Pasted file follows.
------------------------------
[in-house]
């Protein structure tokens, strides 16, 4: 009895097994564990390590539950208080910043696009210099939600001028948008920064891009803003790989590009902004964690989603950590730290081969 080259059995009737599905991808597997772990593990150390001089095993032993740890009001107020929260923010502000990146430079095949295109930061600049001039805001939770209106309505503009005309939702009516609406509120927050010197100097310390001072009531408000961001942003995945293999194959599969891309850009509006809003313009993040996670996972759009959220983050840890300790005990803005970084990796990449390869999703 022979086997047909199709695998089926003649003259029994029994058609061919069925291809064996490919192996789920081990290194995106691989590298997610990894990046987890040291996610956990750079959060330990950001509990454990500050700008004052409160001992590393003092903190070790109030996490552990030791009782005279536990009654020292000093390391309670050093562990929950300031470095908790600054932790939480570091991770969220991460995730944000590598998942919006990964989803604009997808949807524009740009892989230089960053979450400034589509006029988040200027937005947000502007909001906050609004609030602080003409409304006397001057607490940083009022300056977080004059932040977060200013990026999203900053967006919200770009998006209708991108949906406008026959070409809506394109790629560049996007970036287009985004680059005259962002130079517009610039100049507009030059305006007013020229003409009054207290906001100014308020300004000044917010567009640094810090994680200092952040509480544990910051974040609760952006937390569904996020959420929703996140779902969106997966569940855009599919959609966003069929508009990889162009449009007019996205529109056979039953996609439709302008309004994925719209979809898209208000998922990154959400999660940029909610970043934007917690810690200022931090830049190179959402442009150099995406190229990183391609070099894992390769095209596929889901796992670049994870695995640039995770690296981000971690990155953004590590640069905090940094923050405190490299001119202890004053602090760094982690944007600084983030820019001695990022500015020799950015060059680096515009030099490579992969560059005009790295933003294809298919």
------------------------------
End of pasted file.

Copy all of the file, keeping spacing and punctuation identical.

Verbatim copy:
[in-house]
């Protein structure tokens, strides 16, 4: 009895097994564990390590539950208080910043696009210099939600001028948008920064891009803003790989590009902004964690989603950590730290081969 080259059995009737599905991808597997772990593990150390001089095993032993740890009001107020929260923010502000990146430079095949295109930061600049001039805001939770209106309505503009005309939702009516609406509120927050010197100097310390001072009531408000961001942003995945293999194959599969891309850009509006809003313009993040996670996972759009959220983050840890300790005990803005970084990796990449390869999703 022979086997047909199709695998089926003649003259029994029994058609061919069925291809064996490919192996789920081990290194995106691989590298997610990894990046987890040291996610956990750079959060330990950001509990454990500050700008004052409160001992590393003092903190070790109030996490552990030791009782005279536990009654020292000093390391309670050093562990929950300031470095908790600054932790939480570091991770969220991460995730944000590598998942919006990964989803604009997808949807524009740009892989230089960053979450400034589509006029988040200027937005947000502007909001906050609004609030602080003409409304006397001057607490940083009022300056977080004059932040977060200013990026999203900053967006919200770009998006209708991108949906406008026959070409809506394109790629560049996007970036287009985004680059005259962002130079517009610039100049507009030059305006007013020229003409009054207290906001100014308020300004000044917010567009640094810090994680200092952040509480544990910051974040609760952006937390569904996020959420929703996140779902969106997966569940855009599919959609966003069929508009990889162009449009007019996205529109056979039953996609439709302008309004994925719209979809898209208000998922990154959400999660940029909610970043934007917690810690200022931090830049190179959402442009150099995406190229990183391609070099894992390769095209596929889901796992670049994870695995640039995770690296981000971690990155953004590590640069905090940094923050405190490299001119202890004053602090760094982690944007600084983030820019001695990022500015020799950015060059680096515009030099490579992969560059005009790295933003294809298919």